For the final overview of the 2019 Spoleto Festival season, I suggest we remember the moments. There were those emerging silent and astounding from slow dramatic builds. There were others that enfold the audience in their communal power. Still others transported us wholly from our everyday world to uncharted places or long ago times. And, now, let’s remember those moments that were stolen.

There was that magnificent pivotal point with Compagnie Hervé Koubi. Well into an hour of their show, the sculptured male dancers gathered en masse to elevate a sole dancer, who reached one elegant, chiseled arm ever higher toward the beam of light above, a staggering moment of unity in a work that explores how cultures converge.

That is, until the cell phone blared insistent, so jarringly breaking a striking collective rapture that it caused the Gaillard audience to audibly moan. Yes, the pre-show, dulcet-toned recording of Nigel Redden, the festival’s general director, had sounded, politely reminding all to check and shut off devices, but had gone unheeded — with this moment the casualty.

Another one got away during Program V of Chamber Music, after the ever convivial artistic director Geoff Nuttall made great fanfare over an odd duck of an instrument on the Dock Street Theatre stage, an outsize, long-necked lute that looked to be a mashup of a bass and a guitar. Nuttall cheerily explained that the so-called theorbo was the it-string among the 19th-century suburban youth playing basso continuo in Baroque orchestras.

He introduced the musician holding it, Paul Holmes Morton, to demonstrate the theorbo’s subtle charms. As the artist settled into a gentle song written by Giovanni G. Kapsberger in 1640, we were carried away to that majestic early Baroque period, imagining parlors and patrons enjoying the piece. That is, until a certain rock-and-roll ringtone rained down on the tender tune, utterly overwhelming it. Ever upbeat and gracious, Nuttall offered his own mea culpa, having neglected to give the cell phone reminder, topped off with a humorous anecdote involving an Emerson String Quartet member and an alarm watch.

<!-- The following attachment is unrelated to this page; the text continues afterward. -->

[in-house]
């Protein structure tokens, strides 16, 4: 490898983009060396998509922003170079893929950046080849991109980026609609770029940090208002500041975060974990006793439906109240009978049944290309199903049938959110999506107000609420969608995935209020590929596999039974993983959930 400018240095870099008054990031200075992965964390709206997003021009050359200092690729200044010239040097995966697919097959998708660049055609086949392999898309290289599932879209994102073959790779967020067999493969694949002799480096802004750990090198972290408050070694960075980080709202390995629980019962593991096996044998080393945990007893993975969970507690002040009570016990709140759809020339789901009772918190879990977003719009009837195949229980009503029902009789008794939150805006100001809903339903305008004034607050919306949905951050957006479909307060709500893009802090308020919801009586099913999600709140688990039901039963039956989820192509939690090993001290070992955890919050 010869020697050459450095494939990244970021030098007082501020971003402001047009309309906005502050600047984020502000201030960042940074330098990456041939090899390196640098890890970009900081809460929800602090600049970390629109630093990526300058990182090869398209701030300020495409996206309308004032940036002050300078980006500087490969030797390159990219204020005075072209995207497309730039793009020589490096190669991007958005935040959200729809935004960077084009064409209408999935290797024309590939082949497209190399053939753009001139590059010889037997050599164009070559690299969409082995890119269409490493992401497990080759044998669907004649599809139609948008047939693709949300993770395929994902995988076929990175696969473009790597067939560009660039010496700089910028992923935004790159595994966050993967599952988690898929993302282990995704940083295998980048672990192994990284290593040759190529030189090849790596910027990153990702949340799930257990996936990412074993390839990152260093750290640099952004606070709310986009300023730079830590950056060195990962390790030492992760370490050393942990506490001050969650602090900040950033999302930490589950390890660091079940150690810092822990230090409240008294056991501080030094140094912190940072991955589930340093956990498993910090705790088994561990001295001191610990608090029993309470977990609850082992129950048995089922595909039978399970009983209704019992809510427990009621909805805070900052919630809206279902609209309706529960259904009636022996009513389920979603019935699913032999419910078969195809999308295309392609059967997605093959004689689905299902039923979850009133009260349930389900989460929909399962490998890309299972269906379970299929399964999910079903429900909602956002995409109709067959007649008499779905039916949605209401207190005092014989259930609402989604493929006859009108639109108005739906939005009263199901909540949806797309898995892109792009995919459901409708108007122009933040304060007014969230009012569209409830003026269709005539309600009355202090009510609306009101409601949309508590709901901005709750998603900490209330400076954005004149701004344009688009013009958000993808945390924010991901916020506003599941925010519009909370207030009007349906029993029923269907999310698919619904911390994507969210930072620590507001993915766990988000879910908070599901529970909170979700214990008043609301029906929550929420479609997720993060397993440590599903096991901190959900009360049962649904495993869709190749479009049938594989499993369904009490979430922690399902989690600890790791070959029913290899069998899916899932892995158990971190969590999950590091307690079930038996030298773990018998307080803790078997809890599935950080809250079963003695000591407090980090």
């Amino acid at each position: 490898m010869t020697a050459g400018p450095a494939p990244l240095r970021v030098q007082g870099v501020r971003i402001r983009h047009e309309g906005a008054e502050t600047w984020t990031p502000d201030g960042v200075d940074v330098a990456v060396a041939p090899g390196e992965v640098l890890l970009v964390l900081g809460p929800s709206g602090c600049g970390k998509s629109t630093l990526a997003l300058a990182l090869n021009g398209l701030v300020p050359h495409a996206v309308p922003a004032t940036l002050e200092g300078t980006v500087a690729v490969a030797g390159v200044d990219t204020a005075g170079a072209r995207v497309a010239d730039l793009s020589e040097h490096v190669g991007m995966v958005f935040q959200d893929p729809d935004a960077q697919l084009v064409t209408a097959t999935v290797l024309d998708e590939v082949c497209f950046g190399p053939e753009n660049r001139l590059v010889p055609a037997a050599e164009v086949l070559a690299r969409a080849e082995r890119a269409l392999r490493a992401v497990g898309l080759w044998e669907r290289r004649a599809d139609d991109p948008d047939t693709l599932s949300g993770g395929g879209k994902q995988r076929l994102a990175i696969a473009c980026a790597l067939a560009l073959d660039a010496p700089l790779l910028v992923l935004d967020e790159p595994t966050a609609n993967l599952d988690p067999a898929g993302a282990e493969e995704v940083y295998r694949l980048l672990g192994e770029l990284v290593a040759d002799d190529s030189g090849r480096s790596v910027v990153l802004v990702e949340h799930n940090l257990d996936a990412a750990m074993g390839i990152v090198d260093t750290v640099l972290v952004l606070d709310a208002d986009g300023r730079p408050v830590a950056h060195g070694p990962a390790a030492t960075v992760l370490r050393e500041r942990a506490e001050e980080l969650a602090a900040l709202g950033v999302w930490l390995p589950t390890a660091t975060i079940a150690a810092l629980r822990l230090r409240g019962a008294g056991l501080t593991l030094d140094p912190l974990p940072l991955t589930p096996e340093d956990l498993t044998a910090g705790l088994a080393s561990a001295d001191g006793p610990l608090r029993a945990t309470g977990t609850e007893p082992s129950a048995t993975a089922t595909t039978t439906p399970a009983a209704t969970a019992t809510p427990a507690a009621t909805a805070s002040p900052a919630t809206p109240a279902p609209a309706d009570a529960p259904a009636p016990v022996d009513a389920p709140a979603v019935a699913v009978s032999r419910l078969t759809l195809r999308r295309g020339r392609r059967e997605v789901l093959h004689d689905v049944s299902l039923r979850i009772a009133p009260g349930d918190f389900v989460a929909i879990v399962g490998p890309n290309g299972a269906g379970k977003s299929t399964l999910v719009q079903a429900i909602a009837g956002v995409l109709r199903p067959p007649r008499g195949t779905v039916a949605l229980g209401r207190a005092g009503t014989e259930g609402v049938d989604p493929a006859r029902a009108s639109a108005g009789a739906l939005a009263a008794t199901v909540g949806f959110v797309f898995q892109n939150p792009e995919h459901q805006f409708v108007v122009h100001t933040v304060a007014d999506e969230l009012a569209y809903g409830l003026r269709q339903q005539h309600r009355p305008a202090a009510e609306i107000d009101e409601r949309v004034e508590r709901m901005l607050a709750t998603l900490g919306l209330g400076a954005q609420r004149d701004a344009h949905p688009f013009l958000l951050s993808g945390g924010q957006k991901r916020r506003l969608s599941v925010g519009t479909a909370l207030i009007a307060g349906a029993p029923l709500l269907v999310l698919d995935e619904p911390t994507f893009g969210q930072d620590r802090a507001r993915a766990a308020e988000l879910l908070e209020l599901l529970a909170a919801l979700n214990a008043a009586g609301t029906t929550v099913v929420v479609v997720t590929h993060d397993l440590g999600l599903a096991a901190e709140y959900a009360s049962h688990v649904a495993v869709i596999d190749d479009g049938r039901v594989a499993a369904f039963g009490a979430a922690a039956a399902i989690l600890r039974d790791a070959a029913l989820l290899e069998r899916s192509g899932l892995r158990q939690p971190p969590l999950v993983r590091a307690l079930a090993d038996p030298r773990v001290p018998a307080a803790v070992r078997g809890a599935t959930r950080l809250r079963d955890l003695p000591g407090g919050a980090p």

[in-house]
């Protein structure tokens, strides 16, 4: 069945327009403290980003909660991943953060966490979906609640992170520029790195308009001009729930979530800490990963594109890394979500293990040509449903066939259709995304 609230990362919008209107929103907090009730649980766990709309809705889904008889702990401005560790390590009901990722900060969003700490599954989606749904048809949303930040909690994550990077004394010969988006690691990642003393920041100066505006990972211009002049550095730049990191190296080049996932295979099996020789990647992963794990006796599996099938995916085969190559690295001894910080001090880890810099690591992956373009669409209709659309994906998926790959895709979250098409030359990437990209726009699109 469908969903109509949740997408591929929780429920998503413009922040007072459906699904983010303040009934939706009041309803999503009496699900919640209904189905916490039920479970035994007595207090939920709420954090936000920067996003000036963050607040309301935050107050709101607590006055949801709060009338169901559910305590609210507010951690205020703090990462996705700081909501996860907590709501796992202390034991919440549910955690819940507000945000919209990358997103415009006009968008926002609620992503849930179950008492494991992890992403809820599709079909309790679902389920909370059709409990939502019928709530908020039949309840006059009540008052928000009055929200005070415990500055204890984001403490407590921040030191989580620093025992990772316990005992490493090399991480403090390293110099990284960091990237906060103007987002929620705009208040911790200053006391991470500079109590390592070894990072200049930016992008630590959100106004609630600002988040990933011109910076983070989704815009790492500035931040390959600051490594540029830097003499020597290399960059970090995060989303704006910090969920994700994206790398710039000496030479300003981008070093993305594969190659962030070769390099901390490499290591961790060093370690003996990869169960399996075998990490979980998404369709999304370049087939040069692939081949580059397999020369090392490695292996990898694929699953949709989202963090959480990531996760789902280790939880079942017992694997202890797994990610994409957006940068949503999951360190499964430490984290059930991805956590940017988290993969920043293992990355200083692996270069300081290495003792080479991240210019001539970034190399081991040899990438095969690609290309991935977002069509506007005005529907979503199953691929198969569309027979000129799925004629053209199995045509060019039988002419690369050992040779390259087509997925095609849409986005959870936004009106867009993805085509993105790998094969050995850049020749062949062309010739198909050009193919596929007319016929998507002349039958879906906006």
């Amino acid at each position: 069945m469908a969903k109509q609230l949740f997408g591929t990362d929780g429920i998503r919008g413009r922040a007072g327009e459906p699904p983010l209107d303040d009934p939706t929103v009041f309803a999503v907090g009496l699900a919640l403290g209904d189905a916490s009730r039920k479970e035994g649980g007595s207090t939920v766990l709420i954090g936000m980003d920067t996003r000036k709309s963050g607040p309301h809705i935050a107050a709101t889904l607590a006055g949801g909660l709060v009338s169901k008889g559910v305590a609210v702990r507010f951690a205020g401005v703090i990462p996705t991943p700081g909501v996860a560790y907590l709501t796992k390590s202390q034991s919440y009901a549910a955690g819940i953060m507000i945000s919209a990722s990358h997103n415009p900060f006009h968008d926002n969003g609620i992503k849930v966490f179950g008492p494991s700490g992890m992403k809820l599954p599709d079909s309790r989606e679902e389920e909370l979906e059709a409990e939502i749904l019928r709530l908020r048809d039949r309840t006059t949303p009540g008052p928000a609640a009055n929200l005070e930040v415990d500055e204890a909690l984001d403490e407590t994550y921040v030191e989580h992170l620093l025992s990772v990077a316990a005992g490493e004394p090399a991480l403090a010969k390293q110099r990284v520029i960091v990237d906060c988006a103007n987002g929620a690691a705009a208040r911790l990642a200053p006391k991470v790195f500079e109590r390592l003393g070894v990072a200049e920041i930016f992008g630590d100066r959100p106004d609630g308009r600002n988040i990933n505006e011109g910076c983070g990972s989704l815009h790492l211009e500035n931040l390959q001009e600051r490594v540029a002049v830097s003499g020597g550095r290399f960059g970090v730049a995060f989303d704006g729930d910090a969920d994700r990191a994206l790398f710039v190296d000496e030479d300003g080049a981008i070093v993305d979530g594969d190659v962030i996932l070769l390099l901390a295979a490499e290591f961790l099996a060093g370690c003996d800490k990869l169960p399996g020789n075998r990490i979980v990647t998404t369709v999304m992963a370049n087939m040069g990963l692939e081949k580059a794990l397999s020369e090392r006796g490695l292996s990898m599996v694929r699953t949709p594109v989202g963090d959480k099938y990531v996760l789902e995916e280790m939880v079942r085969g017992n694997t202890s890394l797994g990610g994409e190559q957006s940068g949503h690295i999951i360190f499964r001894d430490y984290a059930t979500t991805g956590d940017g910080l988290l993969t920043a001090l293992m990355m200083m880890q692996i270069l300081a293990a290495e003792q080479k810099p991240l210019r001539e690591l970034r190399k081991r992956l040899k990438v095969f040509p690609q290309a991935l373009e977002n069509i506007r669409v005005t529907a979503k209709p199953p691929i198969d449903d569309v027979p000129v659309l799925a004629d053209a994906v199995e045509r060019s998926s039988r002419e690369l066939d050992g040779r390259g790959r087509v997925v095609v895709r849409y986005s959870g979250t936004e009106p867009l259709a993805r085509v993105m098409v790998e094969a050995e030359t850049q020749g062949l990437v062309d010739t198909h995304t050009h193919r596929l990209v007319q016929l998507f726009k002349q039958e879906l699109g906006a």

Then there was The Fever, the soft-spoken rumination on community and connection from the theater company 600 Highwaymen. For the production, Woolfe Street Playhouse was configured as a stage surrounded on all four sides by audience seats. It was soon clear that we would all be rising at various times from these seats to join in, mirroring gestures, moving in unison, reaching out to others, and standing alone. It might have been the most loving, least cringe-inducing deployment of audience participation I have ever fallen prey to.

Adjusting to our new reality where our service may at any time be requested, many among us happily volunteered, and a new social contract formed between us. It was, however, soon compromised by a glaring white screen, glowing as clearly as a broken promise. A company member addressed it post haste, quietly approaching its owner and, after a subdued conversation, the phone darkened.

Over at Simons Recital Hall for the dynamic tenor saxophone and piano duo of Mark Turner and Ethan Iverson, audiences were greeted by Wells Fargo Jazz host and jazz-great-about-town Quentin Baxter, mobile device in hand. He copped to the fact that it was currently vibrating, and asked that we all join him in turning ours off. It seemed to have worked, with the artists making it through an entirely absorbing Thelonious Monk number and an original one composed by Iverson specifically to test Turner’s celebrated quick saxophone chord changes, among others.